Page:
Plug-in Electric Vehicles
Electric vehicles (EVs) are propelled by electric motors powered by rechargeable battery packs. They can help to reduce our dependence on petroleum because the energy powering them is domestically generated. These vehicles have many advantages over traditional internal combustion engines because they:
- save money on fuel and vehicle maintenance.
- are more than three times more energy efficient.
- may be recharged at home overnight.
- produce no tailpipe emissions.
- are quiet to drive.
- require less maintenance than gasoline vehicles.
- are available in a variety of hybrid configurations.
Hybrid Electric Vehicles (HEV)
Hybrid Electric Vehicles (HEV) are powered by a combination of conventional or alternative fuels and the electricity stored in a battery. These batteries are charged through the internal combustion engine and regenerative braking system, allowing for a smaller engine and resulting in improved fuel economy without sacrificing performance.
Plug-in Hybrid Electric Vehicles (PHEV)
Plug-in Hybrid Electric Vehicles (PHEV) have an internal combustion engine as well as an electric motor which uses batteries stowed on-board. They can be charged by an outside power source, by the internal combustion engine or the regenerative braking system.
All-Electric Vehicles (EV)
A battery onboard stores the electricity used to power the vehicle. The batteries are re-charged by plugging the vehicle into an electric power source. There are no tailpipe emissions from these vehicles.
- Most electric vehicles can travel only about a hundred miles before needing to be recharged, which might be inconvenient for those who drive longer distances in a day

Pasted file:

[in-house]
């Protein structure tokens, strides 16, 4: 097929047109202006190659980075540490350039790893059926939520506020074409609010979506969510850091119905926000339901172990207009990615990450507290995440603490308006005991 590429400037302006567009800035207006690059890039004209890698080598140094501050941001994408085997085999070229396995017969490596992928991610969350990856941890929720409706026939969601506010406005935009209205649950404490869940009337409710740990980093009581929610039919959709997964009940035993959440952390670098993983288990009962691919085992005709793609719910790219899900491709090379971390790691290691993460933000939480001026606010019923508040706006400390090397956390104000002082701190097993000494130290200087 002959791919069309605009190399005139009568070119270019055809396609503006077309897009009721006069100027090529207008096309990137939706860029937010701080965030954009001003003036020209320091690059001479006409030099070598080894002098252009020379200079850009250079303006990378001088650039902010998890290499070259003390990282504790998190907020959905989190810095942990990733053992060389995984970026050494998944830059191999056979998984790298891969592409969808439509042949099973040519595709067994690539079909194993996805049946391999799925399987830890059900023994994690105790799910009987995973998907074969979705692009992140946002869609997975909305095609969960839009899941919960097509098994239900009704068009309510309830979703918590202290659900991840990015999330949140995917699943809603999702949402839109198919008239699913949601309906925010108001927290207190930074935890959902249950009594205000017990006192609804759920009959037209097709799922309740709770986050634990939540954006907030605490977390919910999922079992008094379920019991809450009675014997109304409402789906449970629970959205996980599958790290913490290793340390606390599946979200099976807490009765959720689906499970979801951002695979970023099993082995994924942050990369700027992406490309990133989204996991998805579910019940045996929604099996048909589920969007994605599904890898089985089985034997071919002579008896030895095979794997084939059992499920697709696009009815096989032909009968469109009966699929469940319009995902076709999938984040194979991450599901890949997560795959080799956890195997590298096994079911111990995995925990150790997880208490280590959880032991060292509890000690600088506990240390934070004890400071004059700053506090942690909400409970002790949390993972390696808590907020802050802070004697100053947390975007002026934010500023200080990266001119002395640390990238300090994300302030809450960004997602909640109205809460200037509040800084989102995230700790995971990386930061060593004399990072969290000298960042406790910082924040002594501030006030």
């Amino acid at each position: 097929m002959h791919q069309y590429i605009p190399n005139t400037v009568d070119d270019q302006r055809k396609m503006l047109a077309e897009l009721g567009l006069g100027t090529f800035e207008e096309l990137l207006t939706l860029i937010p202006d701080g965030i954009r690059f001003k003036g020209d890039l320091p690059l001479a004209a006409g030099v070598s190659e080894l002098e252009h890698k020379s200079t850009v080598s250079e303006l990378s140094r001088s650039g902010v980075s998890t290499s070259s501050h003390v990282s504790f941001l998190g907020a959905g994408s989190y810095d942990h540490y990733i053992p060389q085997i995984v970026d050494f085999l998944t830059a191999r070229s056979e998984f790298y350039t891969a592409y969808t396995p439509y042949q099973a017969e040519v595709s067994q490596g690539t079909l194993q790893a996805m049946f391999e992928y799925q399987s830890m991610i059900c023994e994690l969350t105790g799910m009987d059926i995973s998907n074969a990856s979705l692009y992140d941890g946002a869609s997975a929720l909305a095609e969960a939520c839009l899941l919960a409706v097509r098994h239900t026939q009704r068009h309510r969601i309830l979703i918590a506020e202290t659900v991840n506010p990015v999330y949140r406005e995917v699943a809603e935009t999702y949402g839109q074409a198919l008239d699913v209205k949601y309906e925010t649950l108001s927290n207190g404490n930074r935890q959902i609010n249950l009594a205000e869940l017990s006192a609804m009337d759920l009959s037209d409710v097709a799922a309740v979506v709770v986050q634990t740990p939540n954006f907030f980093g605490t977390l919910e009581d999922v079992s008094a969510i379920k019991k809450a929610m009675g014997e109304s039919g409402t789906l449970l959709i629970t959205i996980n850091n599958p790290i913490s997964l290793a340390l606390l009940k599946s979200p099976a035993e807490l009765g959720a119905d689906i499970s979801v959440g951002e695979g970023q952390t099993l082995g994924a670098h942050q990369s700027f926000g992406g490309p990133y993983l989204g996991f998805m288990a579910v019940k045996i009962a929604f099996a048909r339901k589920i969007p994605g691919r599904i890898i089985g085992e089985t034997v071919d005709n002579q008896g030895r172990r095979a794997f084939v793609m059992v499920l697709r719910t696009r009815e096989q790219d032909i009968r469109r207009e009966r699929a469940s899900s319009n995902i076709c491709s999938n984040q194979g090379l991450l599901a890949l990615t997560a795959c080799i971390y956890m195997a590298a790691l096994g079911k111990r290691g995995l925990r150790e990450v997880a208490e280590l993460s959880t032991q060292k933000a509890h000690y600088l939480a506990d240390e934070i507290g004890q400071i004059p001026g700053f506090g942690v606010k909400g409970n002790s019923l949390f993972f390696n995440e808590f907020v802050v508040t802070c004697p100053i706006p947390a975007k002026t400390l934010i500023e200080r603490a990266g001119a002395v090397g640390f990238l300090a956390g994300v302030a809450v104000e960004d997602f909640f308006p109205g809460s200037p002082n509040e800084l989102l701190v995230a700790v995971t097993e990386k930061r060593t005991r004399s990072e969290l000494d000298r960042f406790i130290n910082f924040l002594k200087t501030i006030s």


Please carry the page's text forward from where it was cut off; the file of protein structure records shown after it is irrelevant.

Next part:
- Recharging at 220 volts (Level 2) can take as long as 4-8 hours, even a "quick charge" (480 volts) requires at least 30 minutes. Standardization of quick-charge service equipment is still under development.
- The large battery packs occupy a lot of vehicle space and are expensive to replace, although many automakers provide an 8-year or 100,000 mile warranty or lease electric vehicles. Researchers are continuing to develop improved battery technologies, with the goals of increasing driving ranges and decreasing the weight and cost of batteries.
- Power plants that produce the electricity to run EVs emit greenhouse gasses. California's 2008 electricity grid had 35 percent lower carbon emissions than the national grid and will continue to experience reduced emissions as utilities convert to the use of renewable sources for electricity generation (wind, solar, hydro).
How is the Energy Commission helping?
More than $18.6 million has been awarded in a variety of infrastructure projects. In 2010, there were 1,300 charging stations at 401 different sites in California with most in the Los Angeles and San Francisco Bay Areas. Anticipated funding for additional stations throughout the state will add nearly 4,500 new charging outlets, most by 2012. The Energy Commission is also providing funding to assist California's diverse regions to develop regional PEV strategic plans for the deployment of PEV electric vehicle supply equipment (EVSE). More details about this and other transportation funding opportunities can be found at the transportation funding page.
The growth of the electric vehicle market requires the Energy Commission to work closely with the California Plug-in Electric Vehicle Collaborative Council, the Air Resources Board and the California Public Utilities Commission to establish funding priorities for charging infrastructure and related activities.